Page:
The industrial setting I am at now gets an updated CD-ROM from the DMV; with this, we have the ability to know if the vehicle is registered to an employee. If not 97% of the time a lookup of the owners name and a phone call gives us the information we need. I have also implemented the procedure here on vehicle approach, although a very different place than a public mall, my officer’s safety comes first.

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                      • #12
                        Read my Proverbs signature and BTW, keep on doing it.
                        Security: Freedom from fear; danger; safe; a feeling of well-being. (Webster's)

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                        • #13
                          Originally posted by EMTjon
                          At my site, there are a few officers, including myself, that will let dispatch know when we are out of our vehicle investigating a suspicious vehicle. We will call in our location and the vehicle license plate.

                          I've had officers ridicule me for doing this, saying that I'm being a cop wanna-be. I see it as a safety measure, as some of our properties are gated, but others are open to anyone.

                          Does anyone else do this?
                          If I did patrol/vehicle patrol, you're darn right I'd do the same. Remember that your safety and the safety of your fellow officers is always your number one priority. Develope good safety habits and it could save your life someday.

                          If you only practice good safety habits situationally, you're going to get blindsided by the unexpected.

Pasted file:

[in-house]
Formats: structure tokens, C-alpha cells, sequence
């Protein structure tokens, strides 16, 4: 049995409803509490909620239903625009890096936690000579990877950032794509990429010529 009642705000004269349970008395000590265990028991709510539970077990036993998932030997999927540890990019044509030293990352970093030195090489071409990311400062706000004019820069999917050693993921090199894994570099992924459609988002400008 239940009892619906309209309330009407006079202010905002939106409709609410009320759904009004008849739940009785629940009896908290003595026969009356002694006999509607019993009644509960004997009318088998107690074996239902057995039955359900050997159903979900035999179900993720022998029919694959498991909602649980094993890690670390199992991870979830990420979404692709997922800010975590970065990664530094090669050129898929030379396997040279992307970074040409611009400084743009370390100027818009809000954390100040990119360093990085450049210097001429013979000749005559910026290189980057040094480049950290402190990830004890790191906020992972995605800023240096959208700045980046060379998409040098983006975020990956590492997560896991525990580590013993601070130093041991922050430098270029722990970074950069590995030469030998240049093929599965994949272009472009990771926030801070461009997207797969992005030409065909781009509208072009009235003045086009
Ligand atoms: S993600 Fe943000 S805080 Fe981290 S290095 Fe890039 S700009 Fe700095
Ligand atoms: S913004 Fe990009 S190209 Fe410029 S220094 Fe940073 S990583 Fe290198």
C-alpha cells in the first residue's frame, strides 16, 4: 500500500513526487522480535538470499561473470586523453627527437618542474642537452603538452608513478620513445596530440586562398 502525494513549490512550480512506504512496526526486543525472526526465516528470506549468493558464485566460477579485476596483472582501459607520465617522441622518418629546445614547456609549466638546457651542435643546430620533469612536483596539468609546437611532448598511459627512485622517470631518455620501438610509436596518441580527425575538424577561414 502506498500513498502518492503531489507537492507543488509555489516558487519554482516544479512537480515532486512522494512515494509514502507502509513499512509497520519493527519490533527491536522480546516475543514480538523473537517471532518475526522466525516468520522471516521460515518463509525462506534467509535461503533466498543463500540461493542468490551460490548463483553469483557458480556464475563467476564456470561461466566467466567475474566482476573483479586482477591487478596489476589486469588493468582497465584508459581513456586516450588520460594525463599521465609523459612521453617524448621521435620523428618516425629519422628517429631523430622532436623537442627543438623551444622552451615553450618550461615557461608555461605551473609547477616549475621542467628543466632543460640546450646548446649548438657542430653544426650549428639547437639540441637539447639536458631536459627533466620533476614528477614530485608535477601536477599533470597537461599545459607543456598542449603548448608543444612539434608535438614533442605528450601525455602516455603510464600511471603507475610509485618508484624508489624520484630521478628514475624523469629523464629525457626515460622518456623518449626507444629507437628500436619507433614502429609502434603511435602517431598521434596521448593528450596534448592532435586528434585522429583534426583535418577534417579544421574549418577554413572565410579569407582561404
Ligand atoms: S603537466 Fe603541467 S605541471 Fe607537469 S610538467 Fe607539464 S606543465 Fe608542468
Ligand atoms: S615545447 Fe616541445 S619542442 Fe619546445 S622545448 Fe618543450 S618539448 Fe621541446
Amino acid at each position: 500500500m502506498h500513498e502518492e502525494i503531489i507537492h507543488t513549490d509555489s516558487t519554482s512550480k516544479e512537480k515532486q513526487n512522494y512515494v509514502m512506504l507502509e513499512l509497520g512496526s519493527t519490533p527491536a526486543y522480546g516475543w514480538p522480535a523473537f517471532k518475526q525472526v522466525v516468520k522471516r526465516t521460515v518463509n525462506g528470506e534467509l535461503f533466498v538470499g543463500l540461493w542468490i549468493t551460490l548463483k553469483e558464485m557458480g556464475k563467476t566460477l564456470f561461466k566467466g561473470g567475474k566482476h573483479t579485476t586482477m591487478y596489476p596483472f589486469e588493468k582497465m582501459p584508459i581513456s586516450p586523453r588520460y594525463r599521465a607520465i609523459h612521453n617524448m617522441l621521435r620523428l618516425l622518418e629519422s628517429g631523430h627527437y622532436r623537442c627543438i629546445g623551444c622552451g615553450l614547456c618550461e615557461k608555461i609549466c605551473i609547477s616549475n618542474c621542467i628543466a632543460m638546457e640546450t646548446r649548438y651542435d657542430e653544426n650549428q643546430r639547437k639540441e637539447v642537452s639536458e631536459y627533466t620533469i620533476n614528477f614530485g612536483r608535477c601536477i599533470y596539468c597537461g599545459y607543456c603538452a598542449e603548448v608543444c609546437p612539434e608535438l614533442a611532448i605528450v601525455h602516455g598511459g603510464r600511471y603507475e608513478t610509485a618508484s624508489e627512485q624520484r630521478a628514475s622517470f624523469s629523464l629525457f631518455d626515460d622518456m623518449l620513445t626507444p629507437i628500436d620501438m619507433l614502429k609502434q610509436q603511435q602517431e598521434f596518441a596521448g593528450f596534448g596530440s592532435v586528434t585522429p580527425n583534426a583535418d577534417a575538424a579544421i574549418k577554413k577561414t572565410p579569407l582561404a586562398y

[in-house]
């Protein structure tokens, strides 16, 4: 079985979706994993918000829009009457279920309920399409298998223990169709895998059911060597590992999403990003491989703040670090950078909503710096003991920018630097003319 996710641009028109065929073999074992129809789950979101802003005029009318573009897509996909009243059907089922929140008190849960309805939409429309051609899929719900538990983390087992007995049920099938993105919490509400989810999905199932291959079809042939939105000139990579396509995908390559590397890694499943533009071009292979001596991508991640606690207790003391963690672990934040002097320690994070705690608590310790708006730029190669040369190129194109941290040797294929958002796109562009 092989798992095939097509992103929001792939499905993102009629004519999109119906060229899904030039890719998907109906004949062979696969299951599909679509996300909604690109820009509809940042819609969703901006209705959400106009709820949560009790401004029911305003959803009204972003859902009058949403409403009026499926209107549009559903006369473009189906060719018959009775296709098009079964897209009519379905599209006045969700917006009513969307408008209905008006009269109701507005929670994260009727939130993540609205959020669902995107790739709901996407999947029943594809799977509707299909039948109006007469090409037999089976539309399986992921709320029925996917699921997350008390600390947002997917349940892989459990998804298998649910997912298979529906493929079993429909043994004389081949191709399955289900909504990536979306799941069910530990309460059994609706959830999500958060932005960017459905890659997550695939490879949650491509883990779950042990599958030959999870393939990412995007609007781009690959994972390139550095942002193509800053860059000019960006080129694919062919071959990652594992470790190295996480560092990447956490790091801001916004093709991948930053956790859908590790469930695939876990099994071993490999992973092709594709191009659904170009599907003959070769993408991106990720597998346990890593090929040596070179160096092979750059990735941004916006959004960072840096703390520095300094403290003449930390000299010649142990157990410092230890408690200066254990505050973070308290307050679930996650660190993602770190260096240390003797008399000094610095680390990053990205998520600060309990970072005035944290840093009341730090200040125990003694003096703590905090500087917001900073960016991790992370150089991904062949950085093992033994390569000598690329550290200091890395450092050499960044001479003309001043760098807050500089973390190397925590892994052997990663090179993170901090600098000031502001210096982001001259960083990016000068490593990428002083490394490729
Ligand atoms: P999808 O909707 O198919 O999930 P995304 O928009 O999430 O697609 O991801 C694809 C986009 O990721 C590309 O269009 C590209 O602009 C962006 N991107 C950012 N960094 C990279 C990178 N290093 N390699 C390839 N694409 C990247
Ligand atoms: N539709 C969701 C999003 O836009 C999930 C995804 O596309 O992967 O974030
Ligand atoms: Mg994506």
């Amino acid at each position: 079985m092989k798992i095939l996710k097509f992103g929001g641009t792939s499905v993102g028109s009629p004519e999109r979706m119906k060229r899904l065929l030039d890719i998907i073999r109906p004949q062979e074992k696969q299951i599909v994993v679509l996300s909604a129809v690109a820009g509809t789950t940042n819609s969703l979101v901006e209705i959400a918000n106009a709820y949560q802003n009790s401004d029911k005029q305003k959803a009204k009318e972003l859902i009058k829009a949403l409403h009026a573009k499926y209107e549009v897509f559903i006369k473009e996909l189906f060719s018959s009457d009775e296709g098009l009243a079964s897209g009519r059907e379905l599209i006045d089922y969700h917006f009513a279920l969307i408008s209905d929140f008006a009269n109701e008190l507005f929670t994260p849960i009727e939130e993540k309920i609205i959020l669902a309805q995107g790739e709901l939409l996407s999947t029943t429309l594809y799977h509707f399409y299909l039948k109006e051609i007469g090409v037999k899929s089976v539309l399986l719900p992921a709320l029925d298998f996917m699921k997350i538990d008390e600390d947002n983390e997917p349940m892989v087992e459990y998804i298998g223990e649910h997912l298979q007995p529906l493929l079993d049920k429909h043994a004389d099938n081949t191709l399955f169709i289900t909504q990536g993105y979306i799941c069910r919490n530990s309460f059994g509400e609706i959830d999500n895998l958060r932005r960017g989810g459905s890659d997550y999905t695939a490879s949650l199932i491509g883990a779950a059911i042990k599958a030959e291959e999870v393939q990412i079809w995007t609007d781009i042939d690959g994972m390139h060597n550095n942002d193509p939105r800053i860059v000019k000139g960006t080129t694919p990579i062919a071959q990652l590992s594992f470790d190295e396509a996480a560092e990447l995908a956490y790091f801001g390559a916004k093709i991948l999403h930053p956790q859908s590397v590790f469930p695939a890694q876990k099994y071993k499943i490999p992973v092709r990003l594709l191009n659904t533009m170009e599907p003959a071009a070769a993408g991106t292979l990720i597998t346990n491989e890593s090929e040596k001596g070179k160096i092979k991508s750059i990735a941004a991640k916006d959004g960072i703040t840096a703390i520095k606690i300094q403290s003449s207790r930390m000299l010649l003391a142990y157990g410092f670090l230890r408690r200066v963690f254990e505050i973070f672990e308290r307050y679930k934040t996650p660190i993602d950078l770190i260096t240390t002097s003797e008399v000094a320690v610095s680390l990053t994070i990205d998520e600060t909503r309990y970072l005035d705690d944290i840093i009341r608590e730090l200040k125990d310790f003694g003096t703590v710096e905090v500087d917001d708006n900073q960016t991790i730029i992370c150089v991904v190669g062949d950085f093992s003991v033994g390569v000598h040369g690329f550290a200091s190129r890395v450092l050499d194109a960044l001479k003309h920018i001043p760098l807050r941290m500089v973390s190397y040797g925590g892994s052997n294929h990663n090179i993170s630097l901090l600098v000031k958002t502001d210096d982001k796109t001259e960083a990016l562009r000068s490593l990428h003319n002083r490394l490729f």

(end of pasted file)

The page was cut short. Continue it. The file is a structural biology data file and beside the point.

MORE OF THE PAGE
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                          • #14
                            This reminds me of a situation in which my manager and I apprehended two male juvenile subjects for shoplifting. They both appeared to only be 11 or 12 years old, and we didn't handcuff either one of them. However, I'm always very observant of a subject's hands if they are not handcuffed. One subject in particular attempted to reach into his pockets even after I had warned him to keep them folded together in front of him. When I warned him, I told him I would handcuff him if he started fidgeting again. My manager gave me the "don't worry about it, he's just a kid" look.

                            When we arrived in the office and performed a cursory search for weapons, to my manager's surprise, the subject in question had a very large knife on him. After that, he understood my concern for safety, regardless of who the subject is.

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                            • #15
                              Originally posted by LPGuy
                              This reminds me of a situation in which my manager and I apprehended two male juvenile subjects for shoplifting. They both appeared to only be 11 or 12 years old, and we didn't handcuff either one of them. However, I'm always very observant of a subject's hands if they are not handcuffed. One subject in particular attempted to reach into his pockets even after I had warned him to keep them folded together in front of him. When I warned him, I told him I would handcuff him if he started fidgeting again. My manager gave me the "don't worry about it, he's just a kid" look.

                              When we arrived in the office and performed a cursory search for weapons, to my manager's surprise, the subject in question had a very large knife on him. After that, he understood my concern for safety, regardless of who the subject is.
                              Met a 12 year old with a boxcutter once, he slashed a garden associate. Met a 12 year old with a Glock, too.

                              All offenders should be processed equally, as they all equally have the ability to hurt you.
                              Some Kind of Commando Leader

                              "Every time I see another crazy Florida post, I'm glad I don't work there." ~ Minneapolis Security on Florida Security Law